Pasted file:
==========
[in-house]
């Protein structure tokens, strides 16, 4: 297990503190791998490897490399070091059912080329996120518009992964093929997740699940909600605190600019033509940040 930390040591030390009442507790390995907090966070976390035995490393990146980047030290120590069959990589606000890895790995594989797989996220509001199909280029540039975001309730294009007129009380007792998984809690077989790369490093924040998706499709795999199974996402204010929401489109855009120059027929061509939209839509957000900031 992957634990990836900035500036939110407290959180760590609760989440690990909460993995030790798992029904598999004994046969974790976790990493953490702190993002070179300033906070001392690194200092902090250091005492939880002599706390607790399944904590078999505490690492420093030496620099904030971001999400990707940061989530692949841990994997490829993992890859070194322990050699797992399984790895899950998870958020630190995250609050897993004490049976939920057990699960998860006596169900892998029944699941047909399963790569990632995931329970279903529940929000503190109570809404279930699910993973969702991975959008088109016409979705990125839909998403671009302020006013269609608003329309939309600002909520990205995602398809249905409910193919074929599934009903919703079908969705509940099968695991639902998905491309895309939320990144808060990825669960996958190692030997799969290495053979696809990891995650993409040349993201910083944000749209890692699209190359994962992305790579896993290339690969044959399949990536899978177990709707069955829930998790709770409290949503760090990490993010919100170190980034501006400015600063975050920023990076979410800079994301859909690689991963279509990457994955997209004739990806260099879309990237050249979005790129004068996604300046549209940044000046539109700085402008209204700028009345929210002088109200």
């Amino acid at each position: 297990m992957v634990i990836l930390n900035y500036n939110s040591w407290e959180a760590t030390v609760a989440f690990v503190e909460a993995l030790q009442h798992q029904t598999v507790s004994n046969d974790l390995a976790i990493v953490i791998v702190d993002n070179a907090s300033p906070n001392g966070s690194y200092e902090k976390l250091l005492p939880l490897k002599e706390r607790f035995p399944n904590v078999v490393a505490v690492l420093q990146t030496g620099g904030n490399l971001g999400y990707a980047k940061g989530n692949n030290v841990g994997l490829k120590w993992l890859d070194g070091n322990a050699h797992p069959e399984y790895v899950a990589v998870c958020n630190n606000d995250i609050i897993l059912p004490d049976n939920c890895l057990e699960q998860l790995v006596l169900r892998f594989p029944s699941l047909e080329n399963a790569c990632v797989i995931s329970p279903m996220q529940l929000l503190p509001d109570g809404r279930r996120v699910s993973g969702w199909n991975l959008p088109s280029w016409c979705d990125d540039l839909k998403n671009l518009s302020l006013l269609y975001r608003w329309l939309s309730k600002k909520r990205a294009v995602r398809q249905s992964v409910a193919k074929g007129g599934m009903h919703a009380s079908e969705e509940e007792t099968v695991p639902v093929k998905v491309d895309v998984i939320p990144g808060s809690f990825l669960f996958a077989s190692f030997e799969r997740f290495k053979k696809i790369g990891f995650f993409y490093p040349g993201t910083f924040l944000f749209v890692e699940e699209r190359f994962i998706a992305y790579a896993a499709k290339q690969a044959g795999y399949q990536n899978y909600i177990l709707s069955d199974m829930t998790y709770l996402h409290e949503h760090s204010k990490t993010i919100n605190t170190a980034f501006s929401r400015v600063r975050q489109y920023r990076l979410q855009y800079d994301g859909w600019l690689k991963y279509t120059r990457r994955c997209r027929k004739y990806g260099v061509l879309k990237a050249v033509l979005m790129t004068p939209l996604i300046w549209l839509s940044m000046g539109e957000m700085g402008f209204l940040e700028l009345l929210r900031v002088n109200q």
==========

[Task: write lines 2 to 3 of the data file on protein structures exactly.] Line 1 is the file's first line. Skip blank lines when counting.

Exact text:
């Protein structure tokens, strides 16, 4: 297990503190791998490897490399070091059912080329996120518009992964093929997740699940909600605190600019033509940040 930390040591030390009442507790390995907090966070976390035995490393990146980047030290120590069959990589606000890895790995594989797989996220509001199909280029540039975001309730294009007129009380007792998984809690077989790369490093924040998706499709795999199974996402204010929401489109855009120059027929061509939209839509957000900031 992957634990990836900035500036939110407290959180760590609760989440690990909460993995030790798992029904598999004994046969974790976790990493953490702190993002070179300033906070001392690194200092902090250091005492939880002599706390607790399944904590078999505490690492420093030496620099904030971001999400990707940061989530692949841990994997490829993992890859070194322990050699797992399984790895899950998870958020630190995250609050897993004490049976939920057990699960998860006596169900892998029944699941047909399963790569990632995931329970279903529940929000503190109570809404279930699910993973969702991975959008088109016409979705990125839909998403671009302020006013269609608003329309939309600002909520990205995602398809249905409910193919074929599934009903919703079908969705509940099968695991639902998905491309895309939320990144808060990825669960996958190692030997799969290495053979696809990891995650993409040349993201910083944000749209890692699209190359994962992305790579896993290339690969044959399949990536899978177990709707069955829930998790709770409290949503760090990490993010919100170190980034501006400015600063975050920023990076979410800079994301859909690689991963279509990457994955997209004739990806260099879309990237050249979005790129004068996604300046549209940044000046539109700085402008209204700028009345929210002088109200």
């Amino acid at each position: 297990m992957v634990i990836l930390n900035y500036n939110s040591w407290e959180a760590t030390v609760a989440f690990v503190e909460a993995l030790q009442h798992q029904t598999v507790s004994n046969d974790l390995a976790i990493v953490i791998v702190d993002n070179a907090s300033p906070n001392g966070s690194y200092e902090k976390l250091l005492p939880l490897k002599e706390r607790f035995p399944n904590v078999v490393a505490v690492l420093q990146t030496g620099g904030n490399l971001g999400y990707a980047k940061g989530n692949n030290v841990g994997l490829k120590w993992l890859d070194g070091n322990a050699h797992p069959e399984y790895v899950a990589v998870c958020n630190n606000d995250i609050i897993l059912p004490d049976n939920c890895l057990e699960q998860l790995v006596l169900r892998f594989p029944s699941l047909e080329n399963a790569c990632v797989i995931s329970p279903m996220q529940l929000l503190p509001d109570g809404r279930r996120v699910s993973g969702w199909n991975l959008p088109s280029w016409c979705d990125d540039l839909k998403n671009l518009s302020l006013l269609y975001r608003w329309l939309s309730k600002k909520r990205a294009v995602r398809q249905s992964v409910a193919k074929g007129g599934m009903h919703a009380s079908e969705e509940e007792t099968v695991p639902v093929k998905v491309d895309v998984i939320p990144g808060s809690f990825l669960f996958a077989s190692f030997e799969r997740f290495k053979k696809i790369g990891f995650f993409y490093p040349g993201t910083f924040l944000f749209v890692e699940e699209r190359f994962i998706a992305y790579a896993a499709k290339q690969a044959g795999y399949q990536n899978y909600i177990l709707s069955d199974m829930t998790y709770l996402h409290e949503h760090s204010k990490t993010i919100n605190t170190a980034f501006s929401r400015v600063r975050q489109y920023r990076l979410q855009y800079d994301g859909w600019l690689k991963y279509t120059r990457r994955c997209r027929k004739y990806g260099v061509l879309k990237a050249v033509l979005m790129t004068p939209l996604i300046w549209l839509s940044m000046g539109e957000m700085g402008f209204l940040e700028l009345l929210r900031v002088n109200q």